Lake Kerkini, Greece


Over the last few years I have been eagerly anticipating an opportunity to make my way over to Lake Kerkini to photograph the beautiful, yet sinister-looking Dalmatian Pelicans.

Being one of the most important wetlands throughout the whole of Europe for wintering birds, Lake Kerkini is a paradise for bird enthusiasts and photographers alike. Situated within the Macedonia region of Greece, and close to the Bulgarian border, the lake is in a great location to access other stunning and surrounding landscapes within proximity such as the national park of Pirin.

Dating back to the 1930s the reservoir area was put in place in 1932, in turn, creating a rich and diverse area for fishing and wildlife, and to this day, playing an important role to over 300 different species of birds. It is hard to imagine that amount of bird species in one area, but as I stood on the edge of the lake on that very first evening, I witnessed a remarkable scene unfolding in front of me as a flock of Pygmy Cormorant glided across the mountain skies right in front of me.

My trip to Lake Kerkini was heavily influenced on a vision of images I have wanted to create for a while now. Anyone that has followed my previous work as a photographer will know I came from a portrait and engagement background where I developed a dramatic and bold style to my work, which I am relishing bringing slowly over into my work as a wildlife photographer.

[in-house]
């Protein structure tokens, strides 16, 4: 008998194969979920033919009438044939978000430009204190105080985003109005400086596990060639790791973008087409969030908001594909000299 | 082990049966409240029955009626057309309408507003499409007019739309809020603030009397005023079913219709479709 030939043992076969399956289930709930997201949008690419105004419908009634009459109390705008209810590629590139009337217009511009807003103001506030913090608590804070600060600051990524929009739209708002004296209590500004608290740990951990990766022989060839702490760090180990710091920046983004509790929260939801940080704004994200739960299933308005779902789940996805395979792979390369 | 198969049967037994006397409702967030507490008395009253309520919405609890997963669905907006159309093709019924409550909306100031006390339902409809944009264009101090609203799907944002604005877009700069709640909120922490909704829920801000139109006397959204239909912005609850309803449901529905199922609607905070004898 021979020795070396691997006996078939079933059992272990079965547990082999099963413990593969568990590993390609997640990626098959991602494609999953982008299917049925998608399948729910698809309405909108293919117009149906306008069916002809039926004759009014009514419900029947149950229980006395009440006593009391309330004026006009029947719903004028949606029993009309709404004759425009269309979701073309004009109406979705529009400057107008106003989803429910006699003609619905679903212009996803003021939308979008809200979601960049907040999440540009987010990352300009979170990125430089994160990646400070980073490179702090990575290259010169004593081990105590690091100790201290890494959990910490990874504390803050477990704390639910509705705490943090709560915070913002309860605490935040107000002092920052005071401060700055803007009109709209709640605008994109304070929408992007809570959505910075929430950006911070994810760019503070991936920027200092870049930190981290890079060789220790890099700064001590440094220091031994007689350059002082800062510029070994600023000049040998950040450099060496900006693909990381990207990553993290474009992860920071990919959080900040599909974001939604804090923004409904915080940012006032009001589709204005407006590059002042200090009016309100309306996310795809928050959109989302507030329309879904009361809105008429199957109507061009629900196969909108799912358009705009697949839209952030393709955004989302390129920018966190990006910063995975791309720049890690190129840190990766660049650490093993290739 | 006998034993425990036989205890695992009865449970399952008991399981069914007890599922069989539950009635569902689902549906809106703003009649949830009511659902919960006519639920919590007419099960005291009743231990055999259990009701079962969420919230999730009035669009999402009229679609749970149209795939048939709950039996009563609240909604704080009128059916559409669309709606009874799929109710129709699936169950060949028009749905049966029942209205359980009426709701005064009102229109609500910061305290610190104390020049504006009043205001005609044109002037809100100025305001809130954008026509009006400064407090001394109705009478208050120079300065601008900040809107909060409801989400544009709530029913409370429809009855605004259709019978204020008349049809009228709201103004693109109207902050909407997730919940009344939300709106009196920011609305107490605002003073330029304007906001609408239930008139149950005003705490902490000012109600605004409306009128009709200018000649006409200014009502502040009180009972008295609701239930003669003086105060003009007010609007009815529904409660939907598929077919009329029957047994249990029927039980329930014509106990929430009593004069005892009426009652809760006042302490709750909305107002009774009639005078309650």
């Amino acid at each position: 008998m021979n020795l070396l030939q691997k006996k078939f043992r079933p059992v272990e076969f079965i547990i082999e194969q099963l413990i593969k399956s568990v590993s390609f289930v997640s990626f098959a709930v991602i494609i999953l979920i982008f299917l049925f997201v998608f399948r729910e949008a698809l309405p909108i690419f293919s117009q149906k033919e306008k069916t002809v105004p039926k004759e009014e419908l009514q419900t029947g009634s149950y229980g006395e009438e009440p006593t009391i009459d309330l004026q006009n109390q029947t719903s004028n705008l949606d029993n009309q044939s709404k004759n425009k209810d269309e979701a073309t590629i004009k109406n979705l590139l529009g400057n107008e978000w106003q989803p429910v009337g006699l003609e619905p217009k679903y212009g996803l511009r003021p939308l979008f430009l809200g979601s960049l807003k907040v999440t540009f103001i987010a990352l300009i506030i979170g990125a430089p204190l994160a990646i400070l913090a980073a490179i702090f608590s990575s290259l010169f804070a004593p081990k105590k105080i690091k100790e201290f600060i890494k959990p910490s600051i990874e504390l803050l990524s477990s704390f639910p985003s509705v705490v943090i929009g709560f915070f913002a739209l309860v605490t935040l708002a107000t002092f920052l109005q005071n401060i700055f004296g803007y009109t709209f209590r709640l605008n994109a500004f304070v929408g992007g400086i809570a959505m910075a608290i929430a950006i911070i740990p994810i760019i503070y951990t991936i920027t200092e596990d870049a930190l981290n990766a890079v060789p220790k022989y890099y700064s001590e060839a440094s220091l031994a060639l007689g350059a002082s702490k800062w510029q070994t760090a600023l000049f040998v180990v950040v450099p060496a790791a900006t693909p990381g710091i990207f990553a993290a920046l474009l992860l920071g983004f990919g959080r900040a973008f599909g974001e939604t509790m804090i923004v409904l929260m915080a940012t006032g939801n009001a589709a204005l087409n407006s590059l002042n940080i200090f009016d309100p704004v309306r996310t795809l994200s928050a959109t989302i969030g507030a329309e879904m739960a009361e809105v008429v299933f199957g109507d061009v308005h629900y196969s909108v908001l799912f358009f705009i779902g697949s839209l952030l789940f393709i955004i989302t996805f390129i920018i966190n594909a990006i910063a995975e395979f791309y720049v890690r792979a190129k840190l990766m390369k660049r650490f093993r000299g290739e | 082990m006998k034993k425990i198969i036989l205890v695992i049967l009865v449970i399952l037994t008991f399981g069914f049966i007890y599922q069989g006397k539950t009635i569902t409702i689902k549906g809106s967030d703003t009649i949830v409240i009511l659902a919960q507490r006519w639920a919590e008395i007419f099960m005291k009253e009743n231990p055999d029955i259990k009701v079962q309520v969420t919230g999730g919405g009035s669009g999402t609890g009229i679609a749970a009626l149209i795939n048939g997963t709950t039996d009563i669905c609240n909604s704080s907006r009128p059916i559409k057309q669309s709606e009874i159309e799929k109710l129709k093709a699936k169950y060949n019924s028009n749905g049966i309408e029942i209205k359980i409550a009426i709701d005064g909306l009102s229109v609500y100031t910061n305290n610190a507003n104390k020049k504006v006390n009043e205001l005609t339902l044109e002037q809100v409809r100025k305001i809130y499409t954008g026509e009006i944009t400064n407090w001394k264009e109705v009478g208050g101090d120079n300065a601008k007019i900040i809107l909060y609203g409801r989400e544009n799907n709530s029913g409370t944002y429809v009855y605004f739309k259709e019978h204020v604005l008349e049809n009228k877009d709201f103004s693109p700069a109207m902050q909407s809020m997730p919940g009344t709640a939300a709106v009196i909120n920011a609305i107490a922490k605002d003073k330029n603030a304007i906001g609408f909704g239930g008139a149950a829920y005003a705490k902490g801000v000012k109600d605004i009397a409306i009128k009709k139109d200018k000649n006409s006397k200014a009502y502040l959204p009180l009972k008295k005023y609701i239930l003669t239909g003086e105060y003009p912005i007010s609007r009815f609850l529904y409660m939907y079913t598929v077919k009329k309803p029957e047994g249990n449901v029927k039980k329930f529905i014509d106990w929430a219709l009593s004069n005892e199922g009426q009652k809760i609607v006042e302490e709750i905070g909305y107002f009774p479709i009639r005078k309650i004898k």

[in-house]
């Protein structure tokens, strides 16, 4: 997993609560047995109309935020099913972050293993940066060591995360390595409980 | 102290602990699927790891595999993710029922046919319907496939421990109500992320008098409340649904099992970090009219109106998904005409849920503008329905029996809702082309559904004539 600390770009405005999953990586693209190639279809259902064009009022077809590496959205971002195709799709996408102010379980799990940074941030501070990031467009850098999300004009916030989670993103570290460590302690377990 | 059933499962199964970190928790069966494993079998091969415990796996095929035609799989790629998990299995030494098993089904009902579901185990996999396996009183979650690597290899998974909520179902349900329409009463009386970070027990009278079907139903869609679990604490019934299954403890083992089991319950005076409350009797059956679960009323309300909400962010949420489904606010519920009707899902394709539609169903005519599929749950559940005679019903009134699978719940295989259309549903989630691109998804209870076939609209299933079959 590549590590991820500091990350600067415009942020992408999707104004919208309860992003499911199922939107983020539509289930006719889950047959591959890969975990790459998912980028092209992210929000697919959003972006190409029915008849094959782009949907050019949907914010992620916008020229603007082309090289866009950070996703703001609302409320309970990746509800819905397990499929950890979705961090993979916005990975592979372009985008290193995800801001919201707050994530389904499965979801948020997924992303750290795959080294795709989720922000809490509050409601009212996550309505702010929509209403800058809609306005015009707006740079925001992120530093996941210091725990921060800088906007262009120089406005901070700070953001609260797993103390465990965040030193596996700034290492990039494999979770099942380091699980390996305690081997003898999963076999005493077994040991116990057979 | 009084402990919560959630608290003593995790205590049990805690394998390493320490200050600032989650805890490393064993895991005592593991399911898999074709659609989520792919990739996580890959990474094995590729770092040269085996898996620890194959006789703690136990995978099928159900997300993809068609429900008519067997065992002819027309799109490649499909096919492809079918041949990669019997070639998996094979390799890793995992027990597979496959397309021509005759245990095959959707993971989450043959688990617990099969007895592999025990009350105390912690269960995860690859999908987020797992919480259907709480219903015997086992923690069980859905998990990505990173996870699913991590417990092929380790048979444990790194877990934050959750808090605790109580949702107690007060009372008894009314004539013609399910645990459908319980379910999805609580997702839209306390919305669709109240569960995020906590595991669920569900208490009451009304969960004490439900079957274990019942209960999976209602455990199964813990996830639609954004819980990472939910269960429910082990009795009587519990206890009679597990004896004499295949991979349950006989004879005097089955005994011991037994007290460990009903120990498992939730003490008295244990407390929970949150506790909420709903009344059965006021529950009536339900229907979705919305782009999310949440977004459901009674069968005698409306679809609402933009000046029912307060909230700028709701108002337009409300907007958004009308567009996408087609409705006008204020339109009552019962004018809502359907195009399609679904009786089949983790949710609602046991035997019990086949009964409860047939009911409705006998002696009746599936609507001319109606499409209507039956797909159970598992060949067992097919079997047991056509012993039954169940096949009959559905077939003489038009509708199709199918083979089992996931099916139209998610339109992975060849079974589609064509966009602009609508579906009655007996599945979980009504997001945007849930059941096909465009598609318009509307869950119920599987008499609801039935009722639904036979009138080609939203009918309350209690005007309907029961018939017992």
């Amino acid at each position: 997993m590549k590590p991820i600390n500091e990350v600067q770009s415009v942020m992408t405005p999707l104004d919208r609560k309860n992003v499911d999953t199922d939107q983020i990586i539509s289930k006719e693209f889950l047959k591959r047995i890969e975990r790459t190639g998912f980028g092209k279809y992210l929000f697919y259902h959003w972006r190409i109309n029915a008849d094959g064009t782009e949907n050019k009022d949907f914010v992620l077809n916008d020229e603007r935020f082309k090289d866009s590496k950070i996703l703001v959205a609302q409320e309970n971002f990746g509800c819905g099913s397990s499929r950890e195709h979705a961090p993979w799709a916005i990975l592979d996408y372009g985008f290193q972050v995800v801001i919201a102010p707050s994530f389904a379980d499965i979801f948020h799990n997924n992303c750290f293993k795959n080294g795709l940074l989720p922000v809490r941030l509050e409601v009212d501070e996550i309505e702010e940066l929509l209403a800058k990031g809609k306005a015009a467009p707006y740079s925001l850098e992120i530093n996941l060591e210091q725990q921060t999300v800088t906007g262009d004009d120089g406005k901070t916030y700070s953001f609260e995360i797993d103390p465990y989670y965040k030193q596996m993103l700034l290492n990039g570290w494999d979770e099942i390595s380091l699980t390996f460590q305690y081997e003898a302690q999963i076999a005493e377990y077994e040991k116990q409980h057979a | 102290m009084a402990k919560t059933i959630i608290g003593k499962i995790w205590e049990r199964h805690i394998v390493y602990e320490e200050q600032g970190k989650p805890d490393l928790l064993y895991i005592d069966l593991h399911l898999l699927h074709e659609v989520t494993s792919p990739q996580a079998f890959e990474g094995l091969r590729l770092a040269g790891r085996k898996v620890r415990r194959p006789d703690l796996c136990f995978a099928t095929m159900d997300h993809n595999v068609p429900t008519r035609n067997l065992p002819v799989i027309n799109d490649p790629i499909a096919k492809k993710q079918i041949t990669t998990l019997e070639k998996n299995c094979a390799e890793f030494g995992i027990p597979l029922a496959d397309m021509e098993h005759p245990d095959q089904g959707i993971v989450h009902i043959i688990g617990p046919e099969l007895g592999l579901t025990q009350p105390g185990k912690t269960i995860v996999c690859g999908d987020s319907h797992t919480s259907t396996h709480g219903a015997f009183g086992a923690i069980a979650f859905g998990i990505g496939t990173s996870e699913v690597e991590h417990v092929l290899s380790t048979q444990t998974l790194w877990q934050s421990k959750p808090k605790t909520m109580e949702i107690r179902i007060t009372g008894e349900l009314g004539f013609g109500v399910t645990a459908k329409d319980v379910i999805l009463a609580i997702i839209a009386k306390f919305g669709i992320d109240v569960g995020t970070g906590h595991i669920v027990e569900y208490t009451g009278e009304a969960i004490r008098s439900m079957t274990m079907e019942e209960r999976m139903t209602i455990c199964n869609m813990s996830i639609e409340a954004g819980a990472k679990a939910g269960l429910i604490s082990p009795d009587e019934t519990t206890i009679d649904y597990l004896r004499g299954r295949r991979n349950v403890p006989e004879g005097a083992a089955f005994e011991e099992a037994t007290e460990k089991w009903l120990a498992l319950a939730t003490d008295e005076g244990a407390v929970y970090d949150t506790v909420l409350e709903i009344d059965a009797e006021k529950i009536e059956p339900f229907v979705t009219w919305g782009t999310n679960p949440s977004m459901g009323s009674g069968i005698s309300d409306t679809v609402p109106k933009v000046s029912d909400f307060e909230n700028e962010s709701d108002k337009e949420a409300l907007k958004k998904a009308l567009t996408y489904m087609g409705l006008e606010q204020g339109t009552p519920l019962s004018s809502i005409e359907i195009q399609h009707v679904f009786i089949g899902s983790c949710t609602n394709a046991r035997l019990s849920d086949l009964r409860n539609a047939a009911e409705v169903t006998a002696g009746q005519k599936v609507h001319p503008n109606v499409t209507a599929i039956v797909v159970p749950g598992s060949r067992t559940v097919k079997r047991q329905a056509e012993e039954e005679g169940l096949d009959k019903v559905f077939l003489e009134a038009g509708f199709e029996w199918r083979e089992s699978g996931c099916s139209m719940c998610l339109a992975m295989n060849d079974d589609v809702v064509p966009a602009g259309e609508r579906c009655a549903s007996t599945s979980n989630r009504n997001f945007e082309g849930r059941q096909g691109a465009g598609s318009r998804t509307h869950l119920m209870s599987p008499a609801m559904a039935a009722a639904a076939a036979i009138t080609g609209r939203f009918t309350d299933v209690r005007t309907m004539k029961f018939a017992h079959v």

I have always been interested in the manipulation of light, and how one can use that to an advantage when photographing a subject. Dalmatian Pelicans are the perfect subjects for creating a variety of images from dreamy and elegant looking photographs, to the yet more deep and dramatic tonal images that I was mostly looking for.

This is my story and vision of my time spent in this wonderful part of northern Greece photographing the Dalmatian.

R E F L E C T I O N S  I N  T H E  M I S T

Nikon D810 & 400mm f2.8G VR

Monday the 27th of January 2020, and I am suddenly awoken by my 5:30 am alarm call. As I take a quick glance through the draped and silk-like curtains, dawn is soon approaching. The sky is completely filled with thick banks of cloud and I know the chance for some glorious light this morning would be highly unlikely. Steam from the boiling water fills the room with a foggy haze, and the fresh scent of coffee beans set the mood for the morning’s adventure.

It would be a twenty-minute drive to my location that morning from the villa, and as I drive along the glorious roads that snake beside the vastness of Lake Kerkini, I am surrounded in the shadows of the overhanging forest trees. The accompanying sounds of Ludovico Einaudi is all the motivation I will need this morning as a quick look through the passenger side window welcomes me with the view of the snow-dusted mountains peeking through the multiple layers of cloud.

Although I was hoping for some bold and contrasty light, I soon realized I had an entirely different opportunity that very morning. I take a left off the main road south of the lake, making my way ever closer to the edge of the lake over frozen and rugged terrain. I open the driver’s side door and the air is still, the air is crisp, and the atmosphere around me is ethereal. Dawn approaches much quickly now and there is a low hanging mist that is reflected within the lakes glass-like surface, resembling a deep marble texture.

I slowly make my way to the lake’s bank as the rocks crumble beneath my feet, and I begin placing all of my equipment out in front of me. As I attach the lens to my camera body, as ever, the soft clicking sound puts a huge smile on my face as I now lie and wait beside the water’s edge. It only takes a few moments before I can hear the teeming sound of birdlife echoing around the lake.